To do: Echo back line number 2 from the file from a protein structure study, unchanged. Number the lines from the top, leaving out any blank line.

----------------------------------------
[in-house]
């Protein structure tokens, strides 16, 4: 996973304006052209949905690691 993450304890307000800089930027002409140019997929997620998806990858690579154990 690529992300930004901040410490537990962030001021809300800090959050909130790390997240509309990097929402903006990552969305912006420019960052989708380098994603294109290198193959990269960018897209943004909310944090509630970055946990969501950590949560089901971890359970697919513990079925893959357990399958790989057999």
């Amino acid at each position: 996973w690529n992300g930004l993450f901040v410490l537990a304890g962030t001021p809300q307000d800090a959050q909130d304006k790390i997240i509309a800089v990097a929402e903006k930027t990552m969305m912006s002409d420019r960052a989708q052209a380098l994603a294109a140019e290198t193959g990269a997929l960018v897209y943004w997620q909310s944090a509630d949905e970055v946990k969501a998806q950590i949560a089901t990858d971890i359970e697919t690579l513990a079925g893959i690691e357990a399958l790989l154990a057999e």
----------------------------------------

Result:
């Protein structure tokens, strides 16, 4: 996973304006052209949905690691 993450304890307000800089930027002409140019997929997620998806990858690579154990 690529992300930004901040410490537990962030001021809300800090959050909130790390997240509309990097929402903006990552969305912006420019960052989708380098994603294109290198193959990269960018897209943004909310944090509630970055946990969501950590949560089901971890359970697919513990079925893959357990399958790989057999």